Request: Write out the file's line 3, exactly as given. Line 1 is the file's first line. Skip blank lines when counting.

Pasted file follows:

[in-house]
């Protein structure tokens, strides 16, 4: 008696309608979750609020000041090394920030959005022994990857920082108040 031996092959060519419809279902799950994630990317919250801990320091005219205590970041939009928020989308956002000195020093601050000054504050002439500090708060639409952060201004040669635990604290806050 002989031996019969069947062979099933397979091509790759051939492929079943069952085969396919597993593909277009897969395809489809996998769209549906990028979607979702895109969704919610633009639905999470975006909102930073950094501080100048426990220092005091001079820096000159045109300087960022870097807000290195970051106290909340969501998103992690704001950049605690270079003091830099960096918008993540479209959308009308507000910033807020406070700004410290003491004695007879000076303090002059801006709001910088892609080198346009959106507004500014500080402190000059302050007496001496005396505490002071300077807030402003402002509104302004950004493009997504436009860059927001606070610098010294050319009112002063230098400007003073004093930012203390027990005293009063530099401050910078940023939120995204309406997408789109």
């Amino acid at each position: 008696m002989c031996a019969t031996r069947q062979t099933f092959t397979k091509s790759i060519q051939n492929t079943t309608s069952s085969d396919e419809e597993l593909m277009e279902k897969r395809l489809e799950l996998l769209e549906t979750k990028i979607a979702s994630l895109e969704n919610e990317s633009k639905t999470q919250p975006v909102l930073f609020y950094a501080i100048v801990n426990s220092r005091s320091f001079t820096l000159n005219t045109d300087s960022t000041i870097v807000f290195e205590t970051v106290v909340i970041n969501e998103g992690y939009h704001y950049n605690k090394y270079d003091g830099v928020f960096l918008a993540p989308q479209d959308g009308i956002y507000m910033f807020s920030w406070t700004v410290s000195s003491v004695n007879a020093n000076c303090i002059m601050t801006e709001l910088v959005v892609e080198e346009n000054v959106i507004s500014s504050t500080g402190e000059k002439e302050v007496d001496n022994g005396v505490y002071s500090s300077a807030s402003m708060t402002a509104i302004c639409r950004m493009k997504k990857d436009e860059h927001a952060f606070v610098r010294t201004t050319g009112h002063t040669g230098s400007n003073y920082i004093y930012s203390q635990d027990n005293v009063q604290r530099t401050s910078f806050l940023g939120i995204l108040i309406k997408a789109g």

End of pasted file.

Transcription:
């Amino acid at each position: 008696m002989c031996a019969t031996r069947q062979t099933f092959t397979k091509s790759i060519q051939n492929t079943t309608s069952s085969d396919e419809e597993l593909m277009e279902k897969r395809l489809e799950l996998l769209e549906t979750k990028i979607a979702s994630l895109e969704n919610e990317s633009k639905t999470q919250p975006v909102l930073f609020y950094a501080i100048v801990n426990s220092r005091s320091f001079t820096l000159n005219t045109d300087s960022t000041i870097v807000f290195e205590t970051v106290v909340i970041n969501e998103g992690y939009h704001y950049n605690k090394y270079d003091g830099v928020f960096l918008a993540p989308q479209d959308g009308i956002y507000m910033f807020s920030w406070t700004v410290s000195s003491v004695n007879a020093n000076c303090i002059m601050t801006e709001l910088v959005v892609e080198e346009n000054v959106i507004s500014s504050t500080g402190e000059k002439e302050v007496d001496n022994g005396v505490y002071s500090s300077a807030s402003m708060t402002a509104i302004c639409r950004m493009k997504k990857d436009e860059h927001a952060f606070v610098r010294t201004t050319g009112h002063t040669g230098s400007n003073y920082i004093y930012s203390q635990d027990n005293v009063q604290r530099t401050s910078f806050l940023g939120i995204l108040i309406k997408a789109g």